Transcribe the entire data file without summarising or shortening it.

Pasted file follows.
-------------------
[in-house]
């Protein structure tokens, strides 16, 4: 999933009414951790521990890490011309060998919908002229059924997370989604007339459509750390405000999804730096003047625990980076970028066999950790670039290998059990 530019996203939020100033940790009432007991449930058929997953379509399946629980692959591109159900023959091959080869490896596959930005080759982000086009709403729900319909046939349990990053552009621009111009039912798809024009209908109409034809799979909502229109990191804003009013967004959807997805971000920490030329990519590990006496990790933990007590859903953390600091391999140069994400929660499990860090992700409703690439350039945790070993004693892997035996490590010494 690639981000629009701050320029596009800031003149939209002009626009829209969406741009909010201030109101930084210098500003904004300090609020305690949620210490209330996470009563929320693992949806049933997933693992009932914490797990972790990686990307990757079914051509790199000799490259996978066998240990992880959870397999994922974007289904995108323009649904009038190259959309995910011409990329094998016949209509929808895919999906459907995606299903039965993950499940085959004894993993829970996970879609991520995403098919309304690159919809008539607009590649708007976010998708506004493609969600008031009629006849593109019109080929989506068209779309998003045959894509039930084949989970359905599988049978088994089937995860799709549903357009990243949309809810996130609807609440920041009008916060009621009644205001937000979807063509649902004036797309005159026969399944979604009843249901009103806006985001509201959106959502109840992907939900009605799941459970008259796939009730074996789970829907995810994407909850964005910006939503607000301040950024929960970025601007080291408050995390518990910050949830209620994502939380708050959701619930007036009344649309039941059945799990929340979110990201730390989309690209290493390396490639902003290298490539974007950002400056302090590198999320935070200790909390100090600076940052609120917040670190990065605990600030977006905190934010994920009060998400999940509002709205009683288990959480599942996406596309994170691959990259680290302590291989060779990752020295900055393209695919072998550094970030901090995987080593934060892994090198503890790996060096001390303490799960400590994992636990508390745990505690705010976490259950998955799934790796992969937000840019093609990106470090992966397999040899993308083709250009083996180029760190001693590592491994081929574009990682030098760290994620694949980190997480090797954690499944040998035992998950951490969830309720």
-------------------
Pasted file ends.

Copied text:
[in-house]
């Protein structure tokens, strides 16, 4: 999933009414951790521990890490011309060998919908002229059924997370989604007339459509750390405000999804730096003047625990980076970028066999950790670039290998059990 530019996203939020100033940790009432007991449930058929997953379509399946629980692959591109159900023959091959080869490896596959930005080759982000086009709403729900319909046939349990990053552009621009111009039912798809024009209908109409034809799979909502229109990191804003009013967004959807997805971000920490030329990519590990006496990790933990007590859903953390600091391999140069994400929660499990860090992700409703690439350039945790070993004693892997035996490590010494 690639981000629009701050320029596009800031003149939209002009626009829209969406741009909010201030109101930084210098500003904004300090609020305690949620210490209330996470009563929320693992949806049933997933693992009932914490797990972790990686990307990757079914051509790199000799490259996978066998240990992880959870397999994922974007289904995108323009649904009038190259959309995910011409990329094998016949209509929808895919999906459907995606299903039965993950499940085959004894993993829970996970879609991520995403098919309304690159919809008539607009590649708007976010998708506004493609969600008031009629006849593109019109080929989506068209779309998003045959894509039930084949989970359905599988049978088994089937995860799709549903357009990243949309809810996130609807609440920041009008916060009621009644205001937000979807063509649902004036797309005159026969399944979604009843249901009103806006985001509201959106959502109840992907939900009605799941459970008259796939009730074996789970829907995810994407909850964005910006939503607000301040950024929960970025601007080291408050995390518990910050949830209620994502939380708050959701619930007036009344649309039941059945799990929340979110990201730390989309690209290493390396490639902003290298490539974007950002400056302090590198999320935070200790909390100090600076940052609120917040670190990065605990600030977006905190934010994920009060998400999940509002709205009683288990959480599942996406596309994170691959990259680290302590291989060779990752020295900055393209695919072998550094970030901090995987080593934060892994090198503890790996060096001390303490799960400590994992636990508390745990505690705010976490259950998955799934790796992969937000840019093609990106470090992966397999040899993308083709250009083996180029760190001693590592491994081929574009990682030098760290994620694949980190997480090797954690499944040998035992998950951490969830309720």